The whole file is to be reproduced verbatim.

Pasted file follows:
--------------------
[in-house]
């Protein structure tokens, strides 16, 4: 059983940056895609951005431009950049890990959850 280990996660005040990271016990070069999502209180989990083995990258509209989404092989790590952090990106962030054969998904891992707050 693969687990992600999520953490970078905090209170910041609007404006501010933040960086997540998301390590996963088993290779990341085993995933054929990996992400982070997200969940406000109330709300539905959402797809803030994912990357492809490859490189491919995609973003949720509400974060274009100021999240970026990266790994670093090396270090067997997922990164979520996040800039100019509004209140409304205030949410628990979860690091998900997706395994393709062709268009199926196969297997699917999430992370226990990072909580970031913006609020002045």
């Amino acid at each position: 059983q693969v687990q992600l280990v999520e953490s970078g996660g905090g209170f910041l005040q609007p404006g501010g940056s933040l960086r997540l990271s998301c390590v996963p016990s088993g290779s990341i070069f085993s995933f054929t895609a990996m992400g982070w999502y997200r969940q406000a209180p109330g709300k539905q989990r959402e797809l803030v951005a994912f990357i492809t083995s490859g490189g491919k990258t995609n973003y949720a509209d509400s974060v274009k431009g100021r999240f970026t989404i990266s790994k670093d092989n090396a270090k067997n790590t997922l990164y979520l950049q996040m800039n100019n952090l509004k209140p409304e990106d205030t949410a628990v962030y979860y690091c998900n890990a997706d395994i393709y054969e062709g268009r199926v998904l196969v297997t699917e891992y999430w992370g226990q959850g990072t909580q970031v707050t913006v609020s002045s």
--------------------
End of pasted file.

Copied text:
[in-house]
């Protein structure tokens, strides 16, 4: 059983940056895609951005431009950049890990959850 280990996660005040990271016990070069999502209180989990083995990258509209989404092989790590952090990106962030054969998904891992707050 693969687990992600999520953490970078905090209170910041609007404006501010933040960086997540998301390590996963088993290779990341085993995933054929990996992400982070997200969940406000109330709300539905959402797809803030994912990357492809490859490189491919995609973003949720509400974060274009100021999240970026990266790994670093090396270090067997997922990164979520996040800039100019509004209140409304205030949410628990979860690091998900997706395994393709062709268009199926196969297997699917999430992370226990990072909580970031913006609020002045």
């Amino acid at each position: 059983q693969v687990q992600l280990v999520e953490s970078g996660g905090g209170f910041l005040q609007p404006g501010g940056s933040l960086r997540l990271s998301c390590v996963p016990s088993g290779s990341i070069f085993s995933f054929t895609a990996m992400g982070w999502y997200r969940q406000a209180p109330g709300k539905q989990r959402e797809l803030v951005a994912f990357i492809t083995s490859g490189g491919k990258t995609n973003y949720a509209d509400s974060v274009k431009g100021r999240f970026t989404i990266s790994k670093d092989n090396a270090k067997n790590t997922l990164y979520l950049q996040m800039n100019n952090l509004k209140p409304e990106d205030t949410a628990v962030y979860y690091c998900n890990a997706d395994i393709y054969e062709g268009r199926v998904l196969v297997t699917e891992y999430w992370g226990q959850g990072t909580q970031v707050t913006v609020s002045s």